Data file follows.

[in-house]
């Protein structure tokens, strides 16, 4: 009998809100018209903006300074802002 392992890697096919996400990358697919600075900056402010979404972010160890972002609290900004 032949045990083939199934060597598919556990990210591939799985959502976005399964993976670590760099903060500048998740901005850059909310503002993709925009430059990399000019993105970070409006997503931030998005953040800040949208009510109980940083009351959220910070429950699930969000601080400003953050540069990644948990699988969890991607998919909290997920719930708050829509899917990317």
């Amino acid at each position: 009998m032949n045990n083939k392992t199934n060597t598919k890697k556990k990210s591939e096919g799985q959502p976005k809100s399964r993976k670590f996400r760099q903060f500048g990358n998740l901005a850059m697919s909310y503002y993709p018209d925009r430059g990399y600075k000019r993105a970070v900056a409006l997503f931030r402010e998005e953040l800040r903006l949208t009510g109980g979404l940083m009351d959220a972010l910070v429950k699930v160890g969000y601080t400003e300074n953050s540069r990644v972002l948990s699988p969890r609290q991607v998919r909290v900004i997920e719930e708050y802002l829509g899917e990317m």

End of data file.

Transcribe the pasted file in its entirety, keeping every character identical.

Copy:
[in-house]
């Protein structure tokens, strides 16, 4: 009998809100018209903006300074802002 392992890697096919996400990358697919600075900056402010979404972010160890972002609290900004 032949045990083939199934060597598919556990990210591939799985959502976005399964993976670590760099903060500048998740901005850059909310503002993709925009430059990399000019993105970070409006997503931030998005953040800040949208009510109980940083009351959220910070429950699930969000601080400003953050540069990644948990699988969890991607998919909290997920719930708050829509899917990317």
């Amino acid at each position: 009998m032949n045990n083939k392992t199934n060597t598919k890697k556990k990210s591939e096919g799985q959502p976005k809100s399964r993976k670590f996400r760099q903060f500048g990358n998740l901005a850059m697919s909310y503002y993709p018209d925009r430059g990399y600075k000019r993105a970070v900056a409006l997503f931030r402010e998005e953040l800040r903006l949208t009510g109980g979404l940083m009351d959220a972010l910070v429950k699930v160890g969000y601080t400003e300074n953050s540069r990644v972002l948990s699988p969890r609290q991607v998919r909290v900004i997920e719930e708050y802002l829509g899917e990317m």